Geology Department. Smith U, 10 Mar. 2010, www.smith.edu/geology/. Accessed 30 Nov. 2011.
When citing a specific page on a Web site, note the author or alias (if known), followed by the title of the page or article. Follow with the same information as used for a Web site. If the publisher name is the same as the website name, list it once.
Garaway, Arthur. “How to Boost Sales.” Learn, www.learn.com/how_10134_boost-sales.html. Accessed 8 June 2011.
Cite online databases (ProQuest, CREDO, etc.) and other subscription services as containers. Provide the database title italicized before the DOI or URL. If there isn’t a DOI, use the URL. Date of access is optional.
Jones, Amari, and James Taranal. “Examining the Art of Manipulation.” Business Today, vol. 2, no. 3, 4 June 2003, pp. 22-31. Garaveli Online Script, https://doi.org/09.1010/scr.30241. Accessed 3 May 2022.
Provide the message author’s name and follow by the subject line within quotation marks. Provide the intended recipient’s name with the phrase, “Received by” and the name. Include the date and use standard capitalization.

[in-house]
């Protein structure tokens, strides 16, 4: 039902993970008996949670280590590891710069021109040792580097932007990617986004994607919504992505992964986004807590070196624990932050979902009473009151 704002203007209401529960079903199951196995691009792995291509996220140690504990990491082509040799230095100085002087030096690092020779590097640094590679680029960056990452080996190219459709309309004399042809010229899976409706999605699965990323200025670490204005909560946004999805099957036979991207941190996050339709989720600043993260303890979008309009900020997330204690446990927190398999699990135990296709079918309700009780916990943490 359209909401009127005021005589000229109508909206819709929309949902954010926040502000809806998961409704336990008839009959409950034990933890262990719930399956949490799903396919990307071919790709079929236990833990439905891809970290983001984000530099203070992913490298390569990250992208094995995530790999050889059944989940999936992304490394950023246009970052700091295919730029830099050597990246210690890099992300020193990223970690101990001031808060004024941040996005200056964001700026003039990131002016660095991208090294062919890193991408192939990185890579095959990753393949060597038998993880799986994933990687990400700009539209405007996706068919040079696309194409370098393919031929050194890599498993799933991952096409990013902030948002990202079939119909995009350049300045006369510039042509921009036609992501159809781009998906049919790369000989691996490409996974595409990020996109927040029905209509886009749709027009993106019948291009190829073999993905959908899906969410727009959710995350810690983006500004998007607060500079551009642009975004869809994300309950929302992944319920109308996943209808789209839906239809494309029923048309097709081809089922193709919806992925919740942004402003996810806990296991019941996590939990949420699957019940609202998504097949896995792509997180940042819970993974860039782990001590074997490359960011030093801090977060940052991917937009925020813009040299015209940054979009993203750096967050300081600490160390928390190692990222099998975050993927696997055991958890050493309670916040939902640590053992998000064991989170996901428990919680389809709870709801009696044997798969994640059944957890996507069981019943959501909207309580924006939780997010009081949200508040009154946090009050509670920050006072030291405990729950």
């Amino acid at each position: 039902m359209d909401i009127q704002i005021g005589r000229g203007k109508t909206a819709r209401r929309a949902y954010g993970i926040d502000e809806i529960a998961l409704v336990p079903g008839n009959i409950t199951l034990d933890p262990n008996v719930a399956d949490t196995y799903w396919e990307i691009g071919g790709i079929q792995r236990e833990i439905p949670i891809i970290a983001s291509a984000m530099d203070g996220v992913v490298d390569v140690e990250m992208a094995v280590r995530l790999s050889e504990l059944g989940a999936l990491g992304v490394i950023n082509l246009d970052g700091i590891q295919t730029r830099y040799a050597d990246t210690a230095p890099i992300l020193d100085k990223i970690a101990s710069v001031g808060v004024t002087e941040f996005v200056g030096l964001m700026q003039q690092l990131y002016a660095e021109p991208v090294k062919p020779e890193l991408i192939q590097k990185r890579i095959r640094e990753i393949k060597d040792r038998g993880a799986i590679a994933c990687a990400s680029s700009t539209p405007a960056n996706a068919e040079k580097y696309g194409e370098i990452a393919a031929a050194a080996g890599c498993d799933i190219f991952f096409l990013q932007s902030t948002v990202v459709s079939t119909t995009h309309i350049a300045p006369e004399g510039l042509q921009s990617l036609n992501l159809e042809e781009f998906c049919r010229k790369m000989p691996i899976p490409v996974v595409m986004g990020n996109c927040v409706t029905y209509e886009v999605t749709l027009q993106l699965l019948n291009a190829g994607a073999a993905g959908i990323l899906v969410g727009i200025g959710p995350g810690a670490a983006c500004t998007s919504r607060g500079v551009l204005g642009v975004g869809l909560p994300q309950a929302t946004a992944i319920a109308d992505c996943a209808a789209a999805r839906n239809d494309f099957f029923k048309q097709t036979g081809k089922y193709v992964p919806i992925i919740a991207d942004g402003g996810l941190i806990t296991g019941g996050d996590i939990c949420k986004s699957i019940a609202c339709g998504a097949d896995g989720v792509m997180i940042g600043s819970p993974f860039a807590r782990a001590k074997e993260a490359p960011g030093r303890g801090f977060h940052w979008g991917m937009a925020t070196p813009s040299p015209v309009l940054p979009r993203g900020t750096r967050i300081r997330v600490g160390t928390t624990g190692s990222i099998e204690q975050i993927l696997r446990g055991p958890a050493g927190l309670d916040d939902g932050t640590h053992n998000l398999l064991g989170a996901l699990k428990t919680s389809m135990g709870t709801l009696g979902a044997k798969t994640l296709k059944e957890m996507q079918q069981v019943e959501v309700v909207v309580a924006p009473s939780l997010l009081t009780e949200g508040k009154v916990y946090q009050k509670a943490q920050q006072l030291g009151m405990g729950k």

Balboa, Gene. “Re: Recent Research.” Received by Joella Morris, 12 Jan. 2021.
Use the same basic guidelines that’s used for print sources to cite video and audio sources. Include as much information as possible to help readers understand the type of source you are citing. If the uploader’s name is identical to the author’s, only cite the author once. If there is a different author, cite the author’s name before the title.
Smith, Austin. “Getting It Right.” YouTube, uploaded by Crazy Badger, 2 May 2016, www.youtube.com/watch?a=abcdzxRR2A.
“Writing Right.” YouTube, uploaded by Blind Lion, 4 July 2003, www.youtube.com/watch?v=AXthxATrSSu.
List the username as the author. Use the phrase, Comment on, before adding the title. Put quotation marks around the title of the article. List the publisher, date, time (listed on near the comment), and the URL.
I Cannot Endure. Comment on “Overcoming Toxic Relationships.” NBC News, 8 Mar 2012, 3:30 p.m., nbcnews.at.com/Overcoming-toxic-relationships/story?id=37824156.